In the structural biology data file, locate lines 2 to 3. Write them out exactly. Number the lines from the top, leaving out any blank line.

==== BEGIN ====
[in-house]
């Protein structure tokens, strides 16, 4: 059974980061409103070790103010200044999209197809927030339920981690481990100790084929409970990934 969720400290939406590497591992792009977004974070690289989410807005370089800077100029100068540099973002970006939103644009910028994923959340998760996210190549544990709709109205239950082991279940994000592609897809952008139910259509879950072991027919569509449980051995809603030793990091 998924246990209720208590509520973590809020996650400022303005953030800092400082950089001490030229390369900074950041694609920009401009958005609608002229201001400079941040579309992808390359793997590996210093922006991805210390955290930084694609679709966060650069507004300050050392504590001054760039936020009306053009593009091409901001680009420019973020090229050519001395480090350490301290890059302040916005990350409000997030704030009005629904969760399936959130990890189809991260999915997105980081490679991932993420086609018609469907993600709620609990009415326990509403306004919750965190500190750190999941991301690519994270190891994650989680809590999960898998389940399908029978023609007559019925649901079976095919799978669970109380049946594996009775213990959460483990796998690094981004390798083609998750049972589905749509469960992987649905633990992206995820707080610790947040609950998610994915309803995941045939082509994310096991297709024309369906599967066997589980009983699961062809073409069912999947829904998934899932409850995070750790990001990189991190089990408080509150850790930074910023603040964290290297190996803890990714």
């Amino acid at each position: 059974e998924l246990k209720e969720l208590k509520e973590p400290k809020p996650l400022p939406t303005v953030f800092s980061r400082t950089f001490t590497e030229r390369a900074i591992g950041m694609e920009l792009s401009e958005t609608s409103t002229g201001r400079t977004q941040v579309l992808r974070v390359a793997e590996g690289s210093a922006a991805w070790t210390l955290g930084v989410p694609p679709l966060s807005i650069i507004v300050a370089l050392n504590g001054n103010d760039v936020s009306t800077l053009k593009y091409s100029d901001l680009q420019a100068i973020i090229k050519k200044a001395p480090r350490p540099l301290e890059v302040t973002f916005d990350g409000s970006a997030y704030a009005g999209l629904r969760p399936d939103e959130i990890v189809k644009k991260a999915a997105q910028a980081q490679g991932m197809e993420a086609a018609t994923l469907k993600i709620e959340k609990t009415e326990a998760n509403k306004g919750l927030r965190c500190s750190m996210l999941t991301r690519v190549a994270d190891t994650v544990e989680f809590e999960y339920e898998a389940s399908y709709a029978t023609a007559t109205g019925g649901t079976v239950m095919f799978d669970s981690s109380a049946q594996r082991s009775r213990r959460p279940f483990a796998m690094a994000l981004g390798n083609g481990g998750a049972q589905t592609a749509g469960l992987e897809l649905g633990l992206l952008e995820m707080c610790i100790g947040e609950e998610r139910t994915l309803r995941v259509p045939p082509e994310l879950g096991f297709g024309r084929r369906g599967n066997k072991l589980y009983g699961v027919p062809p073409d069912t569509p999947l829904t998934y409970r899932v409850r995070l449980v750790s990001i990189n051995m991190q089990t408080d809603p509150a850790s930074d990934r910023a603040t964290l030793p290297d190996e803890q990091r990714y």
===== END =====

């Protein structure tokens, strides 16, 4: 059974980061409103070790103010200044999209197809927030339920981690481990100790084929409970990934 969720400290939406590497591992792009977004974070690289989410807005370089800077100029100068540099973002970006939103644009910028994923959340998760996210190549544990709709109205239950082991279940994000592609897809952008139910259509879950072991027919569509449980051995809603030793990091 998924246990209720208590509520973590809020996650400022303005953030800092400082950089001490030229390369900074950041694609920009401009958005609608002229201001400079941040579309992808390359793997590996210093922006991805210390955290930084694609679709966060650069507004300050050392504590001054760039936020009306053009593009091409901001680009420019973020090229050519001395480090350490301290890059302040916005990350409000997030704030009005629904969760399936959130990890189809991260999915997105980081490679991932993420086609018609469907993600709620609990009415326990509403306004919750965190500190750190999941991301690519994270190891994650989680809590999960898998389940399908029978023609007559019925649901079976095919799978669970109380049946594996009775213990959460483990796998690094981004390798083609998750049972589905749509469960992987649905633990992206995820707080610790947040609950998610994915309803995941045939082509994310096991297709024309369906599967066997589980009983699961062809073409069912999947829904998934899932409850995070750790990001990189991190089990408080509150850790930074910023603040964290290297190996803890990714």
């Amino acid at each position: 059974e998924l246990k209720e969720l208590k509520e973590p400290k809020p996650l400022p939406t303005v953030f800092s980061r400082t950089f001490t590497e030229r390369a900074i591992g950041m694609e920009l792009s401009e958005t609608s409103t002229g201001r400079t977004q941040v579309l992808r974070v390359a793997e590996g690289s210093a922006a991805w070790t210390l955290g930084v989410p694609p679709l966060s807005i650069i507004v300050a370089l050392n504590g001054n103010d760039v936020s009306t800077l053009k593009y091409s100029d901001l680009q420019a100068i973020i090229k050519k200044a001395p480090r350490p540099l301290e890059v302040t973002f916005d990350g409000s970006a997030y704030a009005g999209l629904r969760p399936d939103e959130i990890v189809k644009k991260a999915a997105q910028a980081q490679g991932m197809e993420a086609a018609t994923l469907k993600i709620e959340k609990t009415e326990a998760n509403k306004g919750l927030r965190c500190s750190m996210l999941t991301r690519v190549a994270d190891t994650v544990e989680f809590e999960y339920e898998a389940s399908y709709a029978t023609a007559t109205g019925g649901t079976v239950m095919f799978d669970s981690s109380a049946q594996r082991s009775r213990r959460p279940f483990a796998m690094a994000l981004g390798n083609g481990g998750a049972q589905t592609a749509g469960l992987e897809l649905g633990l992206l952008e995820m707080c610790i100790g947040e609950e998610r139910t994915l309803r995941v259509p045939p082509e994310l879950g096991f297709g024309r084929r369906g599967n066997k072991l589980y009983g699961v027919p062809p073409d069912t569509p999947l829904t998934y409970r899932v409850r995070l449980v750790s990001i990189n051995m991190q089990t408080d809603p509150a850790s930074d990934r910023a603040t964290l030793p290297d190996e803890q990091r990714y």